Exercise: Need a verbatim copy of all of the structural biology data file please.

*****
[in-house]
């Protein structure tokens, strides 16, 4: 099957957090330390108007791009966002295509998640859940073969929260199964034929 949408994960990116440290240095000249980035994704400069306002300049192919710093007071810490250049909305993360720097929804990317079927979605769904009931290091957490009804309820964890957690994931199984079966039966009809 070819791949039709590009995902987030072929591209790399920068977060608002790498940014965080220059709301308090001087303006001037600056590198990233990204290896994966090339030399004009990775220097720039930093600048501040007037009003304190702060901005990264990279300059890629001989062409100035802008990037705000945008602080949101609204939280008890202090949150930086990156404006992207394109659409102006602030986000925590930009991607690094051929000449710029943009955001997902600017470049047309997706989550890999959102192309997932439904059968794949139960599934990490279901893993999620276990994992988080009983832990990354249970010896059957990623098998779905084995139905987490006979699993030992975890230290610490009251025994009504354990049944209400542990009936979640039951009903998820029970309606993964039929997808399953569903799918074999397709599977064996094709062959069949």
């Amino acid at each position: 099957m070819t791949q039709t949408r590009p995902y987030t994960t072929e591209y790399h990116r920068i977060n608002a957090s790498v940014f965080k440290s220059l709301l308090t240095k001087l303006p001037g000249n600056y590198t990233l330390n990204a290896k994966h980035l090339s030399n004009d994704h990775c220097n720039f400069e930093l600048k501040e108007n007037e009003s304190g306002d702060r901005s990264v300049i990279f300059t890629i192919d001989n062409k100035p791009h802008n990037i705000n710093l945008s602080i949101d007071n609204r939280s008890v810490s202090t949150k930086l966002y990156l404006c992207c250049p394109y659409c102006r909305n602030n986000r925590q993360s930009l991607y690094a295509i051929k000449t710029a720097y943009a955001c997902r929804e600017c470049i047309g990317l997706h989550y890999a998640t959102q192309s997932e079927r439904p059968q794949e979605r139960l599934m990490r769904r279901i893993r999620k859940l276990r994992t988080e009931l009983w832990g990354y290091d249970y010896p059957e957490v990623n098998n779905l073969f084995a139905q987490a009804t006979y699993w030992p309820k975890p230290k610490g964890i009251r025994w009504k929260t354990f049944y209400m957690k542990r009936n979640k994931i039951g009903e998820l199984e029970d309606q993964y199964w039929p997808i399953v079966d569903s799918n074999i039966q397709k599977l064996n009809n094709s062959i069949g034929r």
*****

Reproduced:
[in-house]
């Protein structure tokens, strides 16, 4: 099957957090330390108007791009966002295509998640859940073969929260199964034929 949408994960990116440290240095000249980035994704400069306002300049192919710093007071810490250049909305993360720097929804990317079927979605769904009931290091957490009804309820964890957690994931199984079966039966009809 070819791949039709590009995902987030072929591209790399920068977060608002790498940014965080220059709301308090001087303006001037600056590198990233990204290896994966090339030399004009990775220097720039930093600048501040007037009003304190702060901005990264990279300059890629001989062409100035802008990037705000945008602080949101609204939280008890202090949150930086990156404006992207394109659409102006602030986000925590930009991607690094051929000449710029943009955001997902600017470049047309997706989550890999959102192309997932439904059968794949139960599934990490279901893993999620276990994992988080009983832990990354249970010896059957990623098998779905084995139905987490006979699993030992975890230290610490009251025994009504354990049944209400542990009936979640039951009903998820029970309606993964039929997808399953569903799918074999397709599977064996094709062959069949």
């Amino acid at each position: 099957m070819t791949q039709t949408r590009p995902y987030t994960t072929e591209y790399h990116r920068i977060n608002a957090s790498v940014f965080k440290s220059l709301l308090t240095k001087l303006p001037g000249n600056y590198t990233l330390n990204a290896k994966h980035l090339s030399n004009d994704h990775c220097n720039f400069e930093l600048k501040e108007n007037e009003s304190g306002d702060r901005s990264v300049i990279f300059t890629i192919d001989n062409k100035p791009h802008n990037i705000n710093l945008s602080i949101d007071n609204r939280s008890v810490s202090t949150k930086l966002y990156l404006c992207c250049p394109y659409c102006r909305n602030n986000r925590q993360s930009l991607y690094a295509i051929k000449t710029a720097y943009a955001c997902r929804e600017c470049i047309g990317l997706h989550y890999a998640t959102q192309s997932e079927r439904p059968q794949e979605r139960l599934m990490r769904r279901i893993r999620k859940l276990r994992t988080e009931l009983w832990g990354y290091d249970y010896p059957e957490v990623n098998n779905l073969f084995a139905q987490a009804t006979y699993w030992p309820k975890p230290k610490g964890i009251r025994w009504k929260t354990f049944y209400m957690k542990r009936n979640k994931i039951g009903e998820l199984e029970d309606q993964y199964w039929p997808i399953v079966d569903s799918n074999i039966q397709k599977l064996n009809n094709s062959i069949g034929r």